PHOENIX — The NBA playoffs started this past weekend, and they did so without Eric Bledsoe.
For someone who got a taste of postseason play early in his career, sitting on the sidelines for a second straight season burns inside the Phoenix Suns point guard.
“A lot,” said Bledsoe, whose playoff resume includes a combined 17 games while with the L.A. Clippers over his first three years in the league. “Right now, I probably won’t even turn on the TV when I go home, so it burns a lot. Since I got here last year, it’s just falling short; and then you got to watch the teams play in the playoffs (in) the spot we should’ve had. It’s a tough watch.”
And very motivating.
Before leaving US Airways Center after exit interviews last week, Bledsoe promised to be “Ten times more dedicated” this offseason.
That starts, he said, with something simple: just being around, both his teammates and the arena working out.
Bledsoe did neither a year ago when his status as a restricted free agent limited his availability to the Suns, presumably by his agent.
Now that he and the team have entered into a long-term partnership — a five-year, $70 million contract was signed just before training camp last year– this offseason can focus solely on improvement.
“The exciting thing for us about Eric is he still just starting to scratch the surface of his potential,” general manager Ryan McDonough said. “Last year he started for half of season and you saw glimpses of it. I think there were some questions externally, certainly not from us, but could he do it as a starter, could he do it over the course of an 82-game season. I think he certainly proved that he could with the numbers he averaged.”
Bledsoe led the Suns with 17.0 points and 6.1 assists, while his 5.2 rebounds per game were fourth-best on the team.
“He’s a dynamic player,” McDonough said. “He made progress this year.”
Among point guards, Bledsoe ranked sixth in shooting (44.7 percent), ninth in scoring and 14th in assists. He recorded 13 double-doubles, tied for eighth-most with Toronto’s Kyle Lowry and Charlotte’s Mo Williams.
Plus, his defense — 1.6 steals and 0.6 blocks per game, averages that placed him eighth and second, respectively, at his position — separated him from the pack.
“He’s one of the best perimeter defenders in the league,” McDonough said. “He has the ability to neutralize other elite point guards — I don’t know if neutralize them, but slow them down a little bit, which is very valuable on a team.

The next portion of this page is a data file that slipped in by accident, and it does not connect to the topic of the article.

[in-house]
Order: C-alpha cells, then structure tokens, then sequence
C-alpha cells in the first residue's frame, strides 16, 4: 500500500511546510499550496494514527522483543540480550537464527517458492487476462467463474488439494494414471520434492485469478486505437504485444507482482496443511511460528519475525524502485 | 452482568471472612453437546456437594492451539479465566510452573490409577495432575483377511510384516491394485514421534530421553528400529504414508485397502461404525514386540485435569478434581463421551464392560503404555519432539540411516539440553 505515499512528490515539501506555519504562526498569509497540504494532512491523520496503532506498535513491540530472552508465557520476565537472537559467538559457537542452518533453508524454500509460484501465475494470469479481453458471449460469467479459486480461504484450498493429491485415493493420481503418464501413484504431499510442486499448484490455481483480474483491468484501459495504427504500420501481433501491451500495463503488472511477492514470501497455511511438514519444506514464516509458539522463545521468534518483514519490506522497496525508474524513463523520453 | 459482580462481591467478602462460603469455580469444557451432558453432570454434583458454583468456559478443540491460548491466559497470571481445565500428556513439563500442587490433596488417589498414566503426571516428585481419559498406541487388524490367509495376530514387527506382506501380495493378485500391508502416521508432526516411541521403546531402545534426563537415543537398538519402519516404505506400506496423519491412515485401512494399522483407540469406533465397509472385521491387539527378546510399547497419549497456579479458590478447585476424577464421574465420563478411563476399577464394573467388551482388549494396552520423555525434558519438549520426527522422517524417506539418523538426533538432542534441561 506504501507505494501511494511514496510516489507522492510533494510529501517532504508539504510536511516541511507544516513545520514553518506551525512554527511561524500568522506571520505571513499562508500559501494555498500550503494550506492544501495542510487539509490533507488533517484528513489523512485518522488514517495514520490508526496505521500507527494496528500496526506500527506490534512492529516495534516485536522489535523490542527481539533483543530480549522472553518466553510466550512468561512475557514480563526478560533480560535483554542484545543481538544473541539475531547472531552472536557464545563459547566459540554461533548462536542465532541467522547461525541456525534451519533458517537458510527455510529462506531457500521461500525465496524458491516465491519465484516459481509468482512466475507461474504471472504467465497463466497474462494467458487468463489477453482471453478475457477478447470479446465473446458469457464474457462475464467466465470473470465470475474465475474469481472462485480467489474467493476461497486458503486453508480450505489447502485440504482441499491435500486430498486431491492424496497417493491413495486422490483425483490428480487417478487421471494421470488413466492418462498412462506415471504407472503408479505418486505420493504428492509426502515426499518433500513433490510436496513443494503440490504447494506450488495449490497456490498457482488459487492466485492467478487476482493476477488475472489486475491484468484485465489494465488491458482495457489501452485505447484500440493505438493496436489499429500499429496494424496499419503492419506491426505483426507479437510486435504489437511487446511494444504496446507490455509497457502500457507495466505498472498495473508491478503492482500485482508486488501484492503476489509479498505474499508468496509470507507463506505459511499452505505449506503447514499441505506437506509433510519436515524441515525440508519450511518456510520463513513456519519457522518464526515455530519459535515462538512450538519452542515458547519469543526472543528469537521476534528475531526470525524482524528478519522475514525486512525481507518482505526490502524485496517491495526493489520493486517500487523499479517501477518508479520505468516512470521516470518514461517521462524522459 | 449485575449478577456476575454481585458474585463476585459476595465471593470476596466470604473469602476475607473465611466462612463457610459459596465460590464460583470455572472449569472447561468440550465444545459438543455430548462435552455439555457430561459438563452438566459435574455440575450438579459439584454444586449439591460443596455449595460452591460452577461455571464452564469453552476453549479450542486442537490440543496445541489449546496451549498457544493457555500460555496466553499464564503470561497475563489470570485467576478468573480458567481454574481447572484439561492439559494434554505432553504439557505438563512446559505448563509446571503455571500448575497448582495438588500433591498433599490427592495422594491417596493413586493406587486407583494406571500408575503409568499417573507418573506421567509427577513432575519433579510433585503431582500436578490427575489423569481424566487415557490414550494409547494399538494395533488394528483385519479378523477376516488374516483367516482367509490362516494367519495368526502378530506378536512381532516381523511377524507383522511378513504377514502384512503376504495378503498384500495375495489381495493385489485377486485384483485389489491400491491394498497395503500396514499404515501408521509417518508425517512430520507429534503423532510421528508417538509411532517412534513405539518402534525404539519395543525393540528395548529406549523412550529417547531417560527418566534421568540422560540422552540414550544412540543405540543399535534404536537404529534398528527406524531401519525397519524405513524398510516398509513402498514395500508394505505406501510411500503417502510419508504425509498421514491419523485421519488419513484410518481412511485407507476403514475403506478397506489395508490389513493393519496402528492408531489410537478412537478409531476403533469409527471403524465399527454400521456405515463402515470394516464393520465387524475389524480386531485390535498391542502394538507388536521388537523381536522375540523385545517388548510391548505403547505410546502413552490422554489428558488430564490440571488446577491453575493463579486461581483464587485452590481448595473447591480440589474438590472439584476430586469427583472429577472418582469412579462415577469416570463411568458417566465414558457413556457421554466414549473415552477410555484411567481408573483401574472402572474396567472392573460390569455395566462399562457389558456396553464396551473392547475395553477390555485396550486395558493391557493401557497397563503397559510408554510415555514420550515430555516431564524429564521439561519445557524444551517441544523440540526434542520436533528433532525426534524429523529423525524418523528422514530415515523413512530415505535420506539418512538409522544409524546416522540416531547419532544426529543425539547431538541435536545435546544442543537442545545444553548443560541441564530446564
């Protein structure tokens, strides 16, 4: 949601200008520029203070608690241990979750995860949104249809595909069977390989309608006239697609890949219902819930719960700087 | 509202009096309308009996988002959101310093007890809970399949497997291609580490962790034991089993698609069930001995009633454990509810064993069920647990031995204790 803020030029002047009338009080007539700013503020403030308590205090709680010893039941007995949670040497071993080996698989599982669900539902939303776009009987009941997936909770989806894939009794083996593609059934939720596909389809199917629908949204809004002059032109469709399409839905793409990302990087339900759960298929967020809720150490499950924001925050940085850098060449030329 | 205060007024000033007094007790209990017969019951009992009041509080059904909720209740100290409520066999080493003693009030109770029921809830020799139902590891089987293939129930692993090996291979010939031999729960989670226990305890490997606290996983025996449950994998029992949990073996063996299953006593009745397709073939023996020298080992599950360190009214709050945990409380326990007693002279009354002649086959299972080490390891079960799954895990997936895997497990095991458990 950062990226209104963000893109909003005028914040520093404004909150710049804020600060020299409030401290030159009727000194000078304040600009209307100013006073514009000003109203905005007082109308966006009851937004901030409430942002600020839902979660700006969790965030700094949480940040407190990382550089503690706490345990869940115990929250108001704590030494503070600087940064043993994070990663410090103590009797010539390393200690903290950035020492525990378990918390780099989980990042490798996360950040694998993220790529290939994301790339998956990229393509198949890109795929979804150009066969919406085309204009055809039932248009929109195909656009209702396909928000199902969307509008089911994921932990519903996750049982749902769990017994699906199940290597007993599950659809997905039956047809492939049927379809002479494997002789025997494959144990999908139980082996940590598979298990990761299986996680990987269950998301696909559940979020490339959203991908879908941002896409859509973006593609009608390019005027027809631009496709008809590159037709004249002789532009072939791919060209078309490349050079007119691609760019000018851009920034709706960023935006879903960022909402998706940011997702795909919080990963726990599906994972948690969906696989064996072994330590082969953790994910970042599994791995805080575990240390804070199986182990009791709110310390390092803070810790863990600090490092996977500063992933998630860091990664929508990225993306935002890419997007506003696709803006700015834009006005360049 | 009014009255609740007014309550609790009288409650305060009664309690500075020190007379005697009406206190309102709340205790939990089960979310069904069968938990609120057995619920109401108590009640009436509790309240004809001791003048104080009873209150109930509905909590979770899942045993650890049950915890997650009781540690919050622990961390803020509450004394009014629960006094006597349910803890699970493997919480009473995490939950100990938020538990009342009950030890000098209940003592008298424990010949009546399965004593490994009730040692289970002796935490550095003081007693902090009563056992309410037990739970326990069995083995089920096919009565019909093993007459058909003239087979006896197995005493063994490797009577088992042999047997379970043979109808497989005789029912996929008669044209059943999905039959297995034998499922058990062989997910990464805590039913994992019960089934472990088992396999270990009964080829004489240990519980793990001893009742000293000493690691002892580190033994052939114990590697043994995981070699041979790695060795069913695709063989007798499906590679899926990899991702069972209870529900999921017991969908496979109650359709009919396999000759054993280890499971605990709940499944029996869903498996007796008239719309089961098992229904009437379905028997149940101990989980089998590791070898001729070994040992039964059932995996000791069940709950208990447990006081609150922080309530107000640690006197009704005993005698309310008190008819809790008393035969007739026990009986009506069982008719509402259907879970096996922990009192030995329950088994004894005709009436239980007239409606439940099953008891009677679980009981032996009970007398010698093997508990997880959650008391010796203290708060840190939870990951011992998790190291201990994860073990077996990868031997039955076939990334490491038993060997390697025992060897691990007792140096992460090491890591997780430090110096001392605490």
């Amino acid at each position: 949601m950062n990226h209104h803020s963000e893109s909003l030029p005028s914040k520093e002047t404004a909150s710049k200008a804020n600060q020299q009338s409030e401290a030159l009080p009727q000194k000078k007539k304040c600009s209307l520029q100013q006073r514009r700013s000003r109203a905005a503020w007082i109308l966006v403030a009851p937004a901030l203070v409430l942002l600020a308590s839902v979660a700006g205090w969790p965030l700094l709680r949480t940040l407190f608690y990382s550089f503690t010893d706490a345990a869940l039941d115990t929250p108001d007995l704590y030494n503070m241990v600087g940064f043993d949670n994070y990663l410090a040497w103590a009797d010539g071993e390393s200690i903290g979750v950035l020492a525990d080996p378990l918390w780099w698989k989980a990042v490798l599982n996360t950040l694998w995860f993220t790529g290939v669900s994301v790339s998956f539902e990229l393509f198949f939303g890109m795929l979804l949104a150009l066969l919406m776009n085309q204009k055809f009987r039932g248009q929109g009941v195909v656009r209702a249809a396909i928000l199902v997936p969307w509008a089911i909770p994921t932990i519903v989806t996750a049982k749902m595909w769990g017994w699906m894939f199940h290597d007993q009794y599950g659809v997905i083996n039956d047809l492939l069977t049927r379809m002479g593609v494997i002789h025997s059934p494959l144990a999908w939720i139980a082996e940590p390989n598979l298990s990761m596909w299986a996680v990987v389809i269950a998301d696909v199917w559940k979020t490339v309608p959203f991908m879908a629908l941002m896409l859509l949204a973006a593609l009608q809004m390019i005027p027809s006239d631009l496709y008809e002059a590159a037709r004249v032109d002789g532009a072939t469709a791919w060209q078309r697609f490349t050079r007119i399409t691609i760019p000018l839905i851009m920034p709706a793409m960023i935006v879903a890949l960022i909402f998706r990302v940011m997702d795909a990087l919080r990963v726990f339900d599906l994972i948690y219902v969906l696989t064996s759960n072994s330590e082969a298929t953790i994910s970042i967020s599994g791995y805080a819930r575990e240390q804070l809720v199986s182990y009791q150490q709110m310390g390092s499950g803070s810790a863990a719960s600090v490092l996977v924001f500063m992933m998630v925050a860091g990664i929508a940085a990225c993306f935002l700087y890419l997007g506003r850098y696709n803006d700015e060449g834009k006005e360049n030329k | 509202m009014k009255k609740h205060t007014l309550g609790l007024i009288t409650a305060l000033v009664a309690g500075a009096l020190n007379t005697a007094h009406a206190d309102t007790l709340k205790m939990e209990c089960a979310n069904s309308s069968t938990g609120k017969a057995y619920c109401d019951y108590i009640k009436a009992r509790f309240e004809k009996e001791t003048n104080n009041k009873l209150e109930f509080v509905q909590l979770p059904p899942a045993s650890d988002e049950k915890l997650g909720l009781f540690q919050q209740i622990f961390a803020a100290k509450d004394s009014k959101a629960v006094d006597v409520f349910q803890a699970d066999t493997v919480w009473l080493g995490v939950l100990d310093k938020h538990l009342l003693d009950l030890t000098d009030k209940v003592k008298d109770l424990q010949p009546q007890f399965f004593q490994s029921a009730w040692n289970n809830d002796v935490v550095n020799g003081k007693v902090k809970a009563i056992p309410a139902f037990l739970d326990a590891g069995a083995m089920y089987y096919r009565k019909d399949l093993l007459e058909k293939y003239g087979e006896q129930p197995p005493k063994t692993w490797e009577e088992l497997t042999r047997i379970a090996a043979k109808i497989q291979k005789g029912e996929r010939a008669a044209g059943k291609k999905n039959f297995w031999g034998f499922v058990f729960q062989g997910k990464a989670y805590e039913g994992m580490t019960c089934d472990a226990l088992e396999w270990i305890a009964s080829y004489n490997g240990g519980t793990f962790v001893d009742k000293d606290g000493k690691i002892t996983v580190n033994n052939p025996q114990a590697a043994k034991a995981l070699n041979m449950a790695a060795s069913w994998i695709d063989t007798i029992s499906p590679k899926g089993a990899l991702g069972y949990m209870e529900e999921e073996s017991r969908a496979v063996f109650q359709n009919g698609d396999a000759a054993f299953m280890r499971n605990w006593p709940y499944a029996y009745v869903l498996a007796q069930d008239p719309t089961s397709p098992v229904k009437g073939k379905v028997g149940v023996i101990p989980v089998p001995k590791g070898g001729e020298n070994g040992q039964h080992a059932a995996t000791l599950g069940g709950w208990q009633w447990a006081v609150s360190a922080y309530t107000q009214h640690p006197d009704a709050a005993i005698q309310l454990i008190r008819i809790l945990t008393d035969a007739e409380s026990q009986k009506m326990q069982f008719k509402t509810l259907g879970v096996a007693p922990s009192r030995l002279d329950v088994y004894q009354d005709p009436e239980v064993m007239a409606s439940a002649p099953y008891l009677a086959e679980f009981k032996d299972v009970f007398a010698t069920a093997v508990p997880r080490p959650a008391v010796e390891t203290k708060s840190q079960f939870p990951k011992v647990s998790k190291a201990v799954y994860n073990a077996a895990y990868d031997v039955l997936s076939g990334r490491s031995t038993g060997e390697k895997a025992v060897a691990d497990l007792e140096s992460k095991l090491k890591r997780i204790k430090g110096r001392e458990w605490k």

“With that being said he still has areas where he needs to grow and improve.”
Only Oklahoma City’s Russell Westbrook, Washington’s John Wall and Milwaukee’s Michael Carter-Williams committed more turnovers than Bledsoe’s 3.4 per game. His 1.80 assist per turnover average was 42nd among 49 qualified point guards.
“I thought I had a great year playing, but obviously it wasn’t good enough so next year I got to get even better,” Bledsoe said. “There’s a lot I need to get better at…my leadership, mental approach to the game. There’s definitely a lot of areas I need to get better at. I’m definitely going to put in a lot of work.
“You can pretty much say the talent isn’t the question. It’s just mentally. Mentally I need to be there.”
Some of Bledsoe’s mistakes can be contributed to age (25) and inexperience, since 2014-15 marked his first full season as a starter, in addition to the talent around him.
“We’ll certainly do a better job of getting him some help next year, getting him some more shooting to surround him with,” said McDonough, adding he hoped to reduce Bledsoe’s stress level while on the floor. “We’ll try to find the happy-medium next year where he’s playing a good amount of minutes, but we’re not overworking him and overloading him and asking him to do too much.”
Bledsoe played the fourth-most total minutes (2,800) among point guards and averaged the sixth-most per game (34.34).
A lot? Sure, but a significant sign right knee troubles that limited him to 43 games a year ago are behind him.
Bledsoe started 81 games this season, missing only a date at Sacramento on Feb. 8 for the birth of his son.
“A few games stand out,” McDonough said. “The game against Oklahoma City we played here where he almost had a triple double (28 points, 13 rebounds and nine assists) and played great defense on Russell Westbrook; and the game in Houston last month where he had 34 points and eight rebounds, four assists, whatever he had in that game. In those games he looks like one of the best players in the league.
“The key for him will be seeing how consistent he can be. He certainly has a bright future, 25-years-old. We’re very confident he’ll take a big step again next year.”